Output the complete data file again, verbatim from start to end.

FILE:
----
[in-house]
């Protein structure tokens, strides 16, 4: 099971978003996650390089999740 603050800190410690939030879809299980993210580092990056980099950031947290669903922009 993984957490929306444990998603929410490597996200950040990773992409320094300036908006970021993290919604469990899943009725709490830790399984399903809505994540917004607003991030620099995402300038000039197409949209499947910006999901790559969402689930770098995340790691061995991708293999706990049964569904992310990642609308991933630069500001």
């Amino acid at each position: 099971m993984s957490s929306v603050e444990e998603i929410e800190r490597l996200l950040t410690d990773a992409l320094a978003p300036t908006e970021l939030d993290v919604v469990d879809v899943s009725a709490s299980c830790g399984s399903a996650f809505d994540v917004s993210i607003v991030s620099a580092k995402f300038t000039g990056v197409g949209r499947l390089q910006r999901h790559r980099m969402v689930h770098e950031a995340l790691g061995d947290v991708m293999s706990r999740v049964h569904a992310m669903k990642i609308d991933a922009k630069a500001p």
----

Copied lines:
[in-house]
């Protein structure tokens, strides 16, 4: 099971978003996650390089999740 603050800190410690939030879809299980993210580092990056980099950031947290669903922009 993984957490929306444990998603929410490597996200950040990773992409320094300036908006970021993290919604469990899943009725709490830790399984399903809505994540917004607003991030620099995402300038000039197409949209499947910006999901790559969402689930770098995340790691061995991708293999706990049964569904992310990642609308991933630069500001």
């Amino acid at each position: 099971m993984s957490s929306v603050e444990e998603i929410e800190r490597l996200l950040t410690d990773a992409l320094a978003p300036t908006e970021l939030d993290v919604v469990d879809v899943s009725a709490s299980c830790g399984s399903a996650f809505d994540v917004s993210i607003v991030s620099a580092k995402f300038t000039g990056v197409g949209r499947l390089q910006r999901h790559r980099m969402v689930h770098e950031a995340l790691g061995d947290v991708m293999s706990r999740v049964h569904a992310m669903k990642i609308d991933a922009k630069a500001p």